The Empath Epidemic


As you roll from one side to the other and back again, you’re bombarded. Sleep is not restful for you. The DMZ exists inside the bottle of Ambien in your medicine cabinet.

Your thoughts run and dive, leap and careen every which way. The worst part is, these thoughts aren’t even about you. They’re about your best friend whose husband is having an affair. Your mother whose MS is making it harder for her to live on her own. Don’t forget your spouse and all his problems at work.

None of these are even about you, yet you carry them, diligently through each night and into the day only to start the cycle again.

Some sources estimate 15-20% of the population is “highly sensitive.” I consider “highly sensitive” to be synonymous with empathic.

As empaths, we feel other people’s feelings. We don’t stop at sympathizing with them and understanding where they are coming from. That doesn’t seem to be enough.

No, we’ve gone all in and feel the pain, the burden, the grief, the elation, excitement and ecstasy as if it were our own.

Herein lies the problem. As empaths, we’re taking on emotions and problems that aren’t even ours to deal with. We can’t hear about them and then walk away, we become viscerally involved.

We are facing an epidemic, as empaths.

There are studies pointing to increased adrenal fatigue, chronic health issues and a slew of other physical side effects for us empaths. I’m saying it’s because we are taking on other’s issues.

What are we doing to ourselves?!

We feel it all and want to help everyone else who is feeling it. So, we take it. We shoulder it. We carry it. We hold it for them. We don’t want to rock the boat and upset someone else. We want to minimize their pain or struggle. So, we take it on.

Sometimes we rationalize it as helping or tell ourselves that’s what healers do.

We’re doing this to our own detriment.

Sure, it’s nice to help an old lady get her groceries to her car. But, it’s not doing anyone any good if, in the meantime, your chicken is spoiling, your ice cream is melting and your gallon of milk has just turned into curds and whey.

Those of us who were “sensitive kids” were probably told at one time or another that we were too sensitive. Or, we were made to feel like we weren’t doing enough to help others. We’re also taught that self-sacrifice is the ULTIMATE way to help others. I mean, look at Jesus. He’s lauded for giving his life on the Cross to save us from our sins (which is a completely different rant).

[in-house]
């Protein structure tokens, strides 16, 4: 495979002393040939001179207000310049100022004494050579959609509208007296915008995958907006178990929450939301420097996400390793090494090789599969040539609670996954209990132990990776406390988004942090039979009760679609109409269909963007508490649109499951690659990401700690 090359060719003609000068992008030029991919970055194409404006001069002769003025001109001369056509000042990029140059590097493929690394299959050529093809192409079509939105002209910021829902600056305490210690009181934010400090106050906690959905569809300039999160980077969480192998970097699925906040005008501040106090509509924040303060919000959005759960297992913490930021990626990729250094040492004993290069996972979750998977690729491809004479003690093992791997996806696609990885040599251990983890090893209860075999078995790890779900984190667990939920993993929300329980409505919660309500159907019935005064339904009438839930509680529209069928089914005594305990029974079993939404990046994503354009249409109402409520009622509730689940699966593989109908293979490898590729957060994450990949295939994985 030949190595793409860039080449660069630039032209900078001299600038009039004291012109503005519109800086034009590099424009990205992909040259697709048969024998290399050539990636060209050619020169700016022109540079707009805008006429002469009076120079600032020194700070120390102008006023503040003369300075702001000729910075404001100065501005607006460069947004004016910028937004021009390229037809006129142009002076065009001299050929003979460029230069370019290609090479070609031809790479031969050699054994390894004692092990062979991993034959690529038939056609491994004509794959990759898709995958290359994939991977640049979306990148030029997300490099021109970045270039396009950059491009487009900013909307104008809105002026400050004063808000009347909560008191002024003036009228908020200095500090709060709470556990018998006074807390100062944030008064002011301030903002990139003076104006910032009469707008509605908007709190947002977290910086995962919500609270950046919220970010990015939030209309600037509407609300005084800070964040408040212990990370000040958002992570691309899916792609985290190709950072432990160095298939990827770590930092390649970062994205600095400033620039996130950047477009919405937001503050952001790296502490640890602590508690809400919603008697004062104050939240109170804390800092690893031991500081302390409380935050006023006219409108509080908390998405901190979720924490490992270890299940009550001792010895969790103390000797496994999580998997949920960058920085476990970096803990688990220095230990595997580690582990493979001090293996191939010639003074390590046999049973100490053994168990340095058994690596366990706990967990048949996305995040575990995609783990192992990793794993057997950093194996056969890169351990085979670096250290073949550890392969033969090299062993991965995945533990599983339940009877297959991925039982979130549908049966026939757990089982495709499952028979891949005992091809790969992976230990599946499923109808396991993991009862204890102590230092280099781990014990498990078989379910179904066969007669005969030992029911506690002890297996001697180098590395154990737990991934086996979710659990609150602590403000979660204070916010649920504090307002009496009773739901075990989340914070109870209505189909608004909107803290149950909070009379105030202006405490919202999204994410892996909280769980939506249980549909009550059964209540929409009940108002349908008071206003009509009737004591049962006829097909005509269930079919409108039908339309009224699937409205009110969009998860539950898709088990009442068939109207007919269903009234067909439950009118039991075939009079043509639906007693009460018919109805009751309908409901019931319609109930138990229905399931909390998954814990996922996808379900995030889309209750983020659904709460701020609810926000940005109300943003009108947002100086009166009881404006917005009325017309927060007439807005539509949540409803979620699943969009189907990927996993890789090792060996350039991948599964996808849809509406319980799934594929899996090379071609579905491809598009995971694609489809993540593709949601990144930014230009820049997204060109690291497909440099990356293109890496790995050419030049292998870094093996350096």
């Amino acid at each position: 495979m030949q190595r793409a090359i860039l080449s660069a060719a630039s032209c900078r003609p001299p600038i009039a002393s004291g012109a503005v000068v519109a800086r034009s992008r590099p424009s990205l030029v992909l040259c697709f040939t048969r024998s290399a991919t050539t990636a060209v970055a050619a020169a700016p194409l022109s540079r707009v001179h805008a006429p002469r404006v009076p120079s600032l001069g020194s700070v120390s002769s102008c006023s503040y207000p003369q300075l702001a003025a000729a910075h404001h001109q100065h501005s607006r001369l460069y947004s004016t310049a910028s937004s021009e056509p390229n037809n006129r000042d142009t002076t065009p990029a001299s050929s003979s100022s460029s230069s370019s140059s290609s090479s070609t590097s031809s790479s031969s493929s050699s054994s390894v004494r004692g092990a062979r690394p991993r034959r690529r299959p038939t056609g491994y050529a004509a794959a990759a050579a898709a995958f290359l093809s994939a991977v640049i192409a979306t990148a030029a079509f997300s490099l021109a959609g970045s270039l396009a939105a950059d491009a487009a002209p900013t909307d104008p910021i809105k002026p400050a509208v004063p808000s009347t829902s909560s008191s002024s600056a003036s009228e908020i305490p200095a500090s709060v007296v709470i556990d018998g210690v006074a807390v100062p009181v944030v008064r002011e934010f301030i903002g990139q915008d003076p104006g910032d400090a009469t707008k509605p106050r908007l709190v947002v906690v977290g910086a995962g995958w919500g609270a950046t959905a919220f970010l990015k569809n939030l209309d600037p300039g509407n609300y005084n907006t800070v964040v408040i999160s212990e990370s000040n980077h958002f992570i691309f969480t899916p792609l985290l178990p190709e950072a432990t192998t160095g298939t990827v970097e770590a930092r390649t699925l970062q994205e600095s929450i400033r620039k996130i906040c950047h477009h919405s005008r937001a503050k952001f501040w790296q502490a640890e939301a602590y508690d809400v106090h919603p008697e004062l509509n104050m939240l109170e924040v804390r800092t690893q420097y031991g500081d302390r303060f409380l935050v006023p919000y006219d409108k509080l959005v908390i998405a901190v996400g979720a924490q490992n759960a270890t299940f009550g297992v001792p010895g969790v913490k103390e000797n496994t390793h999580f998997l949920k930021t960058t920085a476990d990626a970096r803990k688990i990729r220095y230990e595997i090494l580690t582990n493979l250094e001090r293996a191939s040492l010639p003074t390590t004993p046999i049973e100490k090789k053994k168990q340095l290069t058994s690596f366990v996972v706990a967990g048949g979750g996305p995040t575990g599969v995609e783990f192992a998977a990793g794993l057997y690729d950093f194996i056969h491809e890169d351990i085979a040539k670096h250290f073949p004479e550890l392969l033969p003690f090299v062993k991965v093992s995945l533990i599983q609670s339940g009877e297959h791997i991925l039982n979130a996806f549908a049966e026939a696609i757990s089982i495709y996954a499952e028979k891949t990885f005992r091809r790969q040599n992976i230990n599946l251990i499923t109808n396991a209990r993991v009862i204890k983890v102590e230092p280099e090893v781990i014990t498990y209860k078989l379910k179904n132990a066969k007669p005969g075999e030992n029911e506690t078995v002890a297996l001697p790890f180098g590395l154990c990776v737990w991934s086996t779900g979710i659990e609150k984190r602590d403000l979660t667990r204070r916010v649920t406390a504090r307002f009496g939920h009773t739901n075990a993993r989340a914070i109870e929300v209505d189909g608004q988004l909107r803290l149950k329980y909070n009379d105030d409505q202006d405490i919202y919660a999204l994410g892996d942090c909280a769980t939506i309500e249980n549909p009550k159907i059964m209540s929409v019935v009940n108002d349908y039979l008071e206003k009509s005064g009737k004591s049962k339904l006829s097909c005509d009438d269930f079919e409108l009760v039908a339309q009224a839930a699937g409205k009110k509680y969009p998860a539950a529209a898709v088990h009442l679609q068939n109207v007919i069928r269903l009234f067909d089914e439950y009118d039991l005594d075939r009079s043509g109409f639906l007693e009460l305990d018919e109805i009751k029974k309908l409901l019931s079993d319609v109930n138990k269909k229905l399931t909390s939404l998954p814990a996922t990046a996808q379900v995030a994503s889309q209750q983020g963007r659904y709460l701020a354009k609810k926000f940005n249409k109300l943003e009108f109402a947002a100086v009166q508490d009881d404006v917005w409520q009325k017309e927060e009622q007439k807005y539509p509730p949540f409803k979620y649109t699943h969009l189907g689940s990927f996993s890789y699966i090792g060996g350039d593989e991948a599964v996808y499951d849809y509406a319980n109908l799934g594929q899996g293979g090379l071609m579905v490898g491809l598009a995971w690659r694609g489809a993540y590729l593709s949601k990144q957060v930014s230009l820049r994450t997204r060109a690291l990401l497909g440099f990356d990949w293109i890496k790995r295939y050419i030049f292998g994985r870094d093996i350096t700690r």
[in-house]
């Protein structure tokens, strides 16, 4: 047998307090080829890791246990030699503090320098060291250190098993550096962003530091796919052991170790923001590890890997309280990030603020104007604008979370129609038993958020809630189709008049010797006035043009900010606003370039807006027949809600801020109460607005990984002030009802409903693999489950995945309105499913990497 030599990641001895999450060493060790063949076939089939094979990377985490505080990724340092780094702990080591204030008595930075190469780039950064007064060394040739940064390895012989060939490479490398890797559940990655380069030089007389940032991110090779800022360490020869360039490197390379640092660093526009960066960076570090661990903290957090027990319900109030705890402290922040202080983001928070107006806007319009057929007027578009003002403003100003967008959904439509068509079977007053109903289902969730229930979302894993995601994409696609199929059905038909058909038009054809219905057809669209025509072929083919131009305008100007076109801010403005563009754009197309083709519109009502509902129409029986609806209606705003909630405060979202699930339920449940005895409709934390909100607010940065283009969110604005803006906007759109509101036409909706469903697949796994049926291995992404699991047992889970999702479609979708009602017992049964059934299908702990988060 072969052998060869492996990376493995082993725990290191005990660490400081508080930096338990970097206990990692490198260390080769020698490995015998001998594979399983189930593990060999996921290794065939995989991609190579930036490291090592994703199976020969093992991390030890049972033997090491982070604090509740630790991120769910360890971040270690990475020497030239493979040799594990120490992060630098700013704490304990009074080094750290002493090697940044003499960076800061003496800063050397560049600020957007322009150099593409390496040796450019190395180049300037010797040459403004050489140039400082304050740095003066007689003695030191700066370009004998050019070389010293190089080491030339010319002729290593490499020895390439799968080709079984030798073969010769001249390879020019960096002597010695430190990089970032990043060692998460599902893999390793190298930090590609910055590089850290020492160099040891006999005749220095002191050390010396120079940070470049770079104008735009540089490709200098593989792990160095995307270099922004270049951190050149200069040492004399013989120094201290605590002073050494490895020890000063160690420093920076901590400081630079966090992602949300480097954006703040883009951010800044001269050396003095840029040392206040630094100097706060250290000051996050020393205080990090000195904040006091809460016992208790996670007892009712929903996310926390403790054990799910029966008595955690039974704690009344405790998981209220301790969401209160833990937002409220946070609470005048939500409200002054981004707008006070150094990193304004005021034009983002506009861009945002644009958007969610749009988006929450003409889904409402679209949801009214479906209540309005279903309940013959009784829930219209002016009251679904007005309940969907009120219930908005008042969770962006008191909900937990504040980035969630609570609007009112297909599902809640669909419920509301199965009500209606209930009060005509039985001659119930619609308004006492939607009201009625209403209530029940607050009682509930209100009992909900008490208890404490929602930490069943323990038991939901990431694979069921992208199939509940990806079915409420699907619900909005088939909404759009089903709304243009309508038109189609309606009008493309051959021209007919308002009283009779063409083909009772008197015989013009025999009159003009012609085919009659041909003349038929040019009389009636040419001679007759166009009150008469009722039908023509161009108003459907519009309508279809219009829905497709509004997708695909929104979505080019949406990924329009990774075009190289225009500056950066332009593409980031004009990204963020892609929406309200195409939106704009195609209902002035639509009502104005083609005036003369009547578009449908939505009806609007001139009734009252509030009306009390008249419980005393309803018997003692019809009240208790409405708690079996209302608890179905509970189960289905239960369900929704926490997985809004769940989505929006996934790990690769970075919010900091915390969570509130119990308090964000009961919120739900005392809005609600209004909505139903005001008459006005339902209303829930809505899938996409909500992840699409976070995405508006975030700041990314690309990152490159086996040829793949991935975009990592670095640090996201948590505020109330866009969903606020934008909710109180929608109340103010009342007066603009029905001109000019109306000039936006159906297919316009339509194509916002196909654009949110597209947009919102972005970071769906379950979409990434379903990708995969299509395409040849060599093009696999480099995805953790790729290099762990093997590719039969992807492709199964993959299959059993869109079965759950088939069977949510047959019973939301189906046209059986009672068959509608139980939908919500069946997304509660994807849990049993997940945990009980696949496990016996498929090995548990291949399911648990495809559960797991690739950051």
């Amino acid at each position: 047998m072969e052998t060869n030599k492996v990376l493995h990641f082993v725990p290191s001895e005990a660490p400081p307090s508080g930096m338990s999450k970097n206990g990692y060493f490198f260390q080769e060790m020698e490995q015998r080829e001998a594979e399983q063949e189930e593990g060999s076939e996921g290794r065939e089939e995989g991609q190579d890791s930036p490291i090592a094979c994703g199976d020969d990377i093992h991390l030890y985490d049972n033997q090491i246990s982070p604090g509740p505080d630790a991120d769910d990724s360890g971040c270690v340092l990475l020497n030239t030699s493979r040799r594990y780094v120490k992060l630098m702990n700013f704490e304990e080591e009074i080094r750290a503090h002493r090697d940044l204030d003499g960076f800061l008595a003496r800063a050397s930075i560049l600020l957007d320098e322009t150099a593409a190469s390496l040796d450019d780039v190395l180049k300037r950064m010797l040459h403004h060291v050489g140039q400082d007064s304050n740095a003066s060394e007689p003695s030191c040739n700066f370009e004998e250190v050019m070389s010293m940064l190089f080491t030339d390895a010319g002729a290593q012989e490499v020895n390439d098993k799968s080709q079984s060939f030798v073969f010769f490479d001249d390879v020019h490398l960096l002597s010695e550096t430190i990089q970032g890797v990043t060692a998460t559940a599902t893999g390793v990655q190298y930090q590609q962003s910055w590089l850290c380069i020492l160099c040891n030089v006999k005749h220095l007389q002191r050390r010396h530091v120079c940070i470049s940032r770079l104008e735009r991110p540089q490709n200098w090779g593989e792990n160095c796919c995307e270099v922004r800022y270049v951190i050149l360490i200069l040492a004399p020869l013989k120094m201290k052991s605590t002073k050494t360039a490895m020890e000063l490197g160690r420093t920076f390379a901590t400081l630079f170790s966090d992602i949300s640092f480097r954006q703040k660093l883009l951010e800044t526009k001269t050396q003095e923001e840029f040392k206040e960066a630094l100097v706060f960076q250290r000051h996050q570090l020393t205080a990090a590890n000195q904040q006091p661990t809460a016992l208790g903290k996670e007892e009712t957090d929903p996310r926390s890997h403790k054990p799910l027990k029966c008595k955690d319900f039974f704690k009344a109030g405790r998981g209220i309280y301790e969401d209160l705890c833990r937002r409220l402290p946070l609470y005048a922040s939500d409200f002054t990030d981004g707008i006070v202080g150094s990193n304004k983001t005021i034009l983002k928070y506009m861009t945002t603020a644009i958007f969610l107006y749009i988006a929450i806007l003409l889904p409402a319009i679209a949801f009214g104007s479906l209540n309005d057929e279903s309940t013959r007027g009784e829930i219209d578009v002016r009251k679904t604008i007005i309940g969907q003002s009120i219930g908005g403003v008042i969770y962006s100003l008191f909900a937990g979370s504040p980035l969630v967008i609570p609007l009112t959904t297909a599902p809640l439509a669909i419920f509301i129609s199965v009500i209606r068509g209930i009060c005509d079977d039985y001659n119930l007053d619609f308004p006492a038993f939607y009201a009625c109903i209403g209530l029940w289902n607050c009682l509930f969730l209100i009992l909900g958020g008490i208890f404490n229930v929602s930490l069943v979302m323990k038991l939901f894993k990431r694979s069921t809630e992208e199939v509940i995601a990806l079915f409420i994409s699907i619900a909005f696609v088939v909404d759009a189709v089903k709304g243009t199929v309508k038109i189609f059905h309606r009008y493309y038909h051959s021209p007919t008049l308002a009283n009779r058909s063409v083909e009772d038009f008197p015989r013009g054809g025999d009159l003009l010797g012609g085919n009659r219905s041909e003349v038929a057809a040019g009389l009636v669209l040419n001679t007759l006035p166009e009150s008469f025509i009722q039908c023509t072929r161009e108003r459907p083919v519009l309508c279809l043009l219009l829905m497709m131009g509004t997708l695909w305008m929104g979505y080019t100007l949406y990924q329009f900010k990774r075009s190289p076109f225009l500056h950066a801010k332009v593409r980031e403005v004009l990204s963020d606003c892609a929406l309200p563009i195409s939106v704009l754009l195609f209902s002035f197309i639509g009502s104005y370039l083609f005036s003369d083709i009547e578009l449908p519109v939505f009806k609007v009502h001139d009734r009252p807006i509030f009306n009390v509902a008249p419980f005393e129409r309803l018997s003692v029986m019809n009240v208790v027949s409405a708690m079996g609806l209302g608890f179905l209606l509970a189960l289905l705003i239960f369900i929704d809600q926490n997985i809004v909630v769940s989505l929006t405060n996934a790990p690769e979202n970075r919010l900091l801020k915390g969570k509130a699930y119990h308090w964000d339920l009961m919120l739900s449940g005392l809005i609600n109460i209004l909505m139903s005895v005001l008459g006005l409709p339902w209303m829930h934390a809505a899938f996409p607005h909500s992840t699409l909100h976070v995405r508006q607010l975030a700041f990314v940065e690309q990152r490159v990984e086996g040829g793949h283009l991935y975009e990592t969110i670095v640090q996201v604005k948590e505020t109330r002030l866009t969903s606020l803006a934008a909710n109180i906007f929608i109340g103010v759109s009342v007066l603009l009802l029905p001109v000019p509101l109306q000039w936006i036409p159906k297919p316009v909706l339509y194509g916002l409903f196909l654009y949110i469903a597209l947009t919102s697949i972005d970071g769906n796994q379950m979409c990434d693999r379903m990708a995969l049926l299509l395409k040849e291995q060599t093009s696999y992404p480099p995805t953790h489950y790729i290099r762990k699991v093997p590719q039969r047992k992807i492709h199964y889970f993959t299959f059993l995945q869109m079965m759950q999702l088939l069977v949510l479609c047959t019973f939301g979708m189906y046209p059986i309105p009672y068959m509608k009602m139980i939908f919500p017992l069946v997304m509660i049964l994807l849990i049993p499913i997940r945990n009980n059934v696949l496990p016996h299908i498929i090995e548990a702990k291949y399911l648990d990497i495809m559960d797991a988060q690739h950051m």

Rather than stand strong and proud in our truth, we try to fix what’s “wrong” with us. If we help others, maybe that’s the answer. If we play it small to not upset them, we’ll be safe. Maybe we can even sacrifice ourselves for our spouse, job, kids, parents, siblings, society as the pathway to salvation.

We can’t.

Too many of us are riddled with chronic health conditions, emotional/mental health issues and are at the point of crisis. We are facing an epidemic among us and not just in a figurative sense.

Regardless of why we are carrying other’s burdens, we have to stop.

Do yourself a favor and make an agreement to stop carrying the weight of other people. There is a difference between helping someone lift a 400 pound rock and carrying it yourself, so they don’t have to.

I call to you today to put down your rocks. All of them. No matter the size.

Start to look at what’s not yours. The drama between your parents – not yours. Your kids not putting their clothes in the laundry basket and not having the shirt they want (not need, want) – not yours. Your partner’s crappy relationship with her brother – not your problem.

When we are all able to unite around the notion of “not my problem.” We can start to heal. We can heal ourselves. We can become the best versions of ourselves.

Then, we can truly begin to help others. We can show them the path that we’ve taken and how it’s possible for them too.

I’d probably not respond to your sister calling to complain about how rude her boss was during a meeting today with: “That’s not my problem.” I’d listen, hear her and offer suggestions or advice. That’s where I draw the line. My job is done. When I hang up the phone, I’m absolved of the burden.

By freeing myself of the burden, I’ve released myself from the epidemic.

“Be the change you wish to see in the world.” ~Gandhi